Ingredients are everything

Now, let’s examine what’s in your typical eye cream. Just like all skin moods aren’t created equal, not every eye cream is going to be right for you, and that all boils down to which ingredients they include. 

Are you dealing with dark circles like me, or is puffiness more your focus? You’ll definitely want to evaluate this before you start buying new products. Although skincare marketing can be powerful and promising, don’t just take their word for it: check 👏 the 👏 contents! 

To make it easy, here’s a quick list of symptoms plus the elements that can lend a helping hand:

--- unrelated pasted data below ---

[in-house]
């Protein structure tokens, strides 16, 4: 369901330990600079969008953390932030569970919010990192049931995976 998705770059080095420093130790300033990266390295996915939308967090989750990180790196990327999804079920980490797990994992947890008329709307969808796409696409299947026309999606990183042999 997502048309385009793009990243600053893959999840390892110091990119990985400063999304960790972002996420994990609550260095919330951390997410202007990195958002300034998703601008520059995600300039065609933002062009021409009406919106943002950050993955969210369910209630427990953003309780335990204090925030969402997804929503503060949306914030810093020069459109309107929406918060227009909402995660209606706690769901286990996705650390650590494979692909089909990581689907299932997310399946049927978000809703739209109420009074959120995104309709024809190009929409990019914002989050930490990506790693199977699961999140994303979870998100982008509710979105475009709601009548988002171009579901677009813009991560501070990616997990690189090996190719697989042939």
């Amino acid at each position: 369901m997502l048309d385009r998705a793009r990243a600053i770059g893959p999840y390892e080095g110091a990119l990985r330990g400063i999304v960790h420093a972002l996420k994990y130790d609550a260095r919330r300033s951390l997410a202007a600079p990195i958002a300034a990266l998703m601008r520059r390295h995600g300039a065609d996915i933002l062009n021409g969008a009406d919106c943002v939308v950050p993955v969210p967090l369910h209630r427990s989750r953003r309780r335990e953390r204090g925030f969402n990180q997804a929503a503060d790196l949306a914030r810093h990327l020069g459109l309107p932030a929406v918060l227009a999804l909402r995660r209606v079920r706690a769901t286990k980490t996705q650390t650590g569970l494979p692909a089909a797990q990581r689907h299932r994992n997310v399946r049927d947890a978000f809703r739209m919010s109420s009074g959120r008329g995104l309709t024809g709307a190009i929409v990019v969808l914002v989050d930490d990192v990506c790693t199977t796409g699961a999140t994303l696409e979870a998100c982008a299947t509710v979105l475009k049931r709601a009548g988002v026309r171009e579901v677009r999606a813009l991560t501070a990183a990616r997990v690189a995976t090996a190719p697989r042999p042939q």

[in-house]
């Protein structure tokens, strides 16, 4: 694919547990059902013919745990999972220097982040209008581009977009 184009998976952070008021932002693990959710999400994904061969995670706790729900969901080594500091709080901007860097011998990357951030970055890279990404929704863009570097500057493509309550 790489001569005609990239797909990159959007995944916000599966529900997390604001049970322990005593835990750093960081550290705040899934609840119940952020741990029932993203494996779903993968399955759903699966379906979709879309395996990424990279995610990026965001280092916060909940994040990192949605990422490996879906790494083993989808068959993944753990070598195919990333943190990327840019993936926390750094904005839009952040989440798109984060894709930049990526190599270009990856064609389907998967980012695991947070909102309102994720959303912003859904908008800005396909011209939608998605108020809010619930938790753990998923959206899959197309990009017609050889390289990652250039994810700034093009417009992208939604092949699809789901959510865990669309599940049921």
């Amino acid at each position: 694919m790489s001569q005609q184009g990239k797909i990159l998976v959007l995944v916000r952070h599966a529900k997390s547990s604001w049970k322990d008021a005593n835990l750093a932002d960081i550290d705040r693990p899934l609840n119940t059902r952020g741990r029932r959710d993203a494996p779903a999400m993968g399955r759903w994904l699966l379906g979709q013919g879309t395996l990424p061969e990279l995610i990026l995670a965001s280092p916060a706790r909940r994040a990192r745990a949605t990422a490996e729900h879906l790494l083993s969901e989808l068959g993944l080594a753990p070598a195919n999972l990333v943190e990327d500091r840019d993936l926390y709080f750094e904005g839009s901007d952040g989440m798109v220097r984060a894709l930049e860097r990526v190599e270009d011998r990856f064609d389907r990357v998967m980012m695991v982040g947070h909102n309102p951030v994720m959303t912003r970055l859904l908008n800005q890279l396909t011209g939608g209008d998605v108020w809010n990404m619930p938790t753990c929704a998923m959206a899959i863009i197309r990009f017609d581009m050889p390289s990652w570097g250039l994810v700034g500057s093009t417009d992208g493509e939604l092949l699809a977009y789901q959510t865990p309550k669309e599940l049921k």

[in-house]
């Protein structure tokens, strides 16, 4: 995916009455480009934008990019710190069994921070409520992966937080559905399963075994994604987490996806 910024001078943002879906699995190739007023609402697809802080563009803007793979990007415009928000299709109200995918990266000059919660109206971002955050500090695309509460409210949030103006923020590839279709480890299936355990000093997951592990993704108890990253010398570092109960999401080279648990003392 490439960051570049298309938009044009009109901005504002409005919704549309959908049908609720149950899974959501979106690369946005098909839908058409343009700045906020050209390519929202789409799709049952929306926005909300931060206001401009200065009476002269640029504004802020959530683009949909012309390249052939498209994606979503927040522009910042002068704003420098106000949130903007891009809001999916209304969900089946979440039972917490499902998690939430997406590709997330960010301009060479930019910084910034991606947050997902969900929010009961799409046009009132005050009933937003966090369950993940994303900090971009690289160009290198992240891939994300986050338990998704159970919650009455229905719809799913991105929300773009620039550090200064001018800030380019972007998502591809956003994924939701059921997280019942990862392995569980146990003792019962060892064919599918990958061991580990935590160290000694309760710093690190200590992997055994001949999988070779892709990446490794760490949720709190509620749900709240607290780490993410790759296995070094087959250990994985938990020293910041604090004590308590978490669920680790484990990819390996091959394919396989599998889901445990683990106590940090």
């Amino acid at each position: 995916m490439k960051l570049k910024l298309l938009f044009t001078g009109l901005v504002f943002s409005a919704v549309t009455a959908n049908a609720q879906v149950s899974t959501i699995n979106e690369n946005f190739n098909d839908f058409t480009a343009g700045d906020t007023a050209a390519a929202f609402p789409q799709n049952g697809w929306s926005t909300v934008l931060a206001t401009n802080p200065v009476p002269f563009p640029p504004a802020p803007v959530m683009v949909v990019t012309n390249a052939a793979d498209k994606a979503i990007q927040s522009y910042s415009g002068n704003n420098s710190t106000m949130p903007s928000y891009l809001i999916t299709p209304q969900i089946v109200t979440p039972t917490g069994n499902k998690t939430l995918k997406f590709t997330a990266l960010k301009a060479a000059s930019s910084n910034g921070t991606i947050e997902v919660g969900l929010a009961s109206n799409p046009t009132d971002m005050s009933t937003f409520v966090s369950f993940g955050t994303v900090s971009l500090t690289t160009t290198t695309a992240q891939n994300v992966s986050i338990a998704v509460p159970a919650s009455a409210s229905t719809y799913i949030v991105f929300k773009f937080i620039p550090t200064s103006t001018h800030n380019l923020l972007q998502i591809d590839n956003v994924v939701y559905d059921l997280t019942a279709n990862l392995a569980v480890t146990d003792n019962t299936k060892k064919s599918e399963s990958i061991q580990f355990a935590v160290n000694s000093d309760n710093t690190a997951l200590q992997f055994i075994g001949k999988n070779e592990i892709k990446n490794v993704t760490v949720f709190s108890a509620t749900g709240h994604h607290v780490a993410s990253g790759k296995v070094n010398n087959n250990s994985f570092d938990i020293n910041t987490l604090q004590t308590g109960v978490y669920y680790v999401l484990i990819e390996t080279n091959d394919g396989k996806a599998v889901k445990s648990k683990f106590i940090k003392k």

Dark circles: Besides the aforementioned genetic factors, sometimes circles often appear as a result of things such as lack of sleep, too much stress, salt intake, allergies, and even a potassium deficiency (2), so be sure to take those into consideration when evaluating your features. Additionally, dark circles may appear as a result of volume loss under the eye (which is best treated with injectable filler). But if you still want to give eye creams a shot, look for Vitamin K, a fat-soluble vitamin, which can improve circulation.

Puffiness: A cold compress is both soothing & beneficial in this case (#MiniSpaDay), but if you’re looking for something to add to your daily ritual, cooling ingredients such as chamomile, cucumber and arnica (2) are beneficial for calming the inflammation and de-puffing in the AM.